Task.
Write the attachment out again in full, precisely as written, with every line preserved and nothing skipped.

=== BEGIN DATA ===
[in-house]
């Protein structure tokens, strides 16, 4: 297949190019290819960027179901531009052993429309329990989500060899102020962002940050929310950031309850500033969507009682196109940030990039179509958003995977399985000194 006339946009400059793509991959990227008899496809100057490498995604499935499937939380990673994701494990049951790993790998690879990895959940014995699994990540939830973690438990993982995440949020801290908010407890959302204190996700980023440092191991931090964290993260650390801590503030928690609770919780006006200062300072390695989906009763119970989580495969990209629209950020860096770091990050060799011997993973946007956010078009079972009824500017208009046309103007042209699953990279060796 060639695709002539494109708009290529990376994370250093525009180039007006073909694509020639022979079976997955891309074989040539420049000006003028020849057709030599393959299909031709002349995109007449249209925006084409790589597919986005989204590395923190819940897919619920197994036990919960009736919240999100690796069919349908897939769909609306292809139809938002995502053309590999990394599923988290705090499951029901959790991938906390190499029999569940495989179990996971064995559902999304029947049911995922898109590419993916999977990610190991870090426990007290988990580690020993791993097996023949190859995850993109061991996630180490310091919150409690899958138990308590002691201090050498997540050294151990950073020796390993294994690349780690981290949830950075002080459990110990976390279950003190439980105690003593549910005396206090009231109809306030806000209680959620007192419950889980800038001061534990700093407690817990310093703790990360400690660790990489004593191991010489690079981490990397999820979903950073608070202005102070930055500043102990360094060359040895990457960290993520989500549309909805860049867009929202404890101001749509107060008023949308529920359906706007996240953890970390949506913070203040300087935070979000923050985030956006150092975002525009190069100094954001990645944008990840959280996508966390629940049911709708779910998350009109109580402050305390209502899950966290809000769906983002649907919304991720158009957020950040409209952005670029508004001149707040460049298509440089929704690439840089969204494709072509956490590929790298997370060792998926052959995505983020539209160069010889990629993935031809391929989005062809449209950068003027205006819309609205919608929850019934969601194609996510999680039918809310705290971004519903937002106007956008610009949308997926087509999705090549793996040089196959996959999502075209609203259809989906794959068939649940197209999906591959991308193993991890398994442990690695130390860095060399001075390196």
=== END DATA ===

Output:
[in-house]
């Protein structure tokens, strides 16, 4: 297949190019290819960027179901531009052993429309329990989500060899102020962002940050929310950031309850500033969507009682196109940030990039179509958003995977399985000194 006339946009400059793509991959990227008899496809100057490498995604499935499937939380990673994701494990049951790993790998690879990895959940014995699994990540939830973690438990993982995440949020801290908010407890959302204190996700980023440092191991931090964290993260650390801590503030928690609770919780006006200062300072390695989906009763119970989580495969990209629209950020860096770091990050060799011997993973946007956010078009079972009824500017208009046309103007042209699953990279060796 060639695709002539494109708009290529990376994370250093525009180039007006073909694509020639022979079976997955891309074989040539420049000006003028020849057709030599393959299909031709002349995109007449249209925006084409790589597919986005989204590395923190819940897919619920197994036990919960009736919240999100690796069919349908897939769909609306292809139809938002995502053309590999990394599923988290705090499951029901959790991938906390190499029999569940495989179990996971064995559902999304029947049911995922898109590419993916999977990610190991870090426990007290988990580690020993791993097996023949190859995850993109061991996630180490310091919150409690899958138990308590002691201090050498997540050294151990950073020796390993294994690349780690981290949830950075002080459990110990976390279950003190439980105690003593549910005396206090009231109809306030806000209680959620007192419950889980800038001061534990700093407690817990310093703790990360400690660790990489004593191991010489690079981490990397999820979903950073608070202005102070930055500043102990360094060359040895990457960290993520989500549309909805860049867009929202404890101001749509107060008023949308529920359906706007996240953890970390949506913070203040300087935070979000923050985030956006150092975002525009190069100094954001990645944008990840959280996508966390629940049911709708779910998350009109109580402050305390209502899950966290809000769906983002649907919304991720158009957020950040409209952005670029508004001149707040460049298509440089929704690439840089969204494709072509956490590929790298997370060792998926052959995505983020539209160069010889990629993935031809391929989005062809449209950068003027205006819309609205919608929850019934969601194609996510999680039918809310705290971004519903937002106007956008610009949308997926087509999705090549793996040089196959996959999502075209609203259809989906794959068939649940197209999906591959991308193993991890398994442990690695130390860095060399001075390196």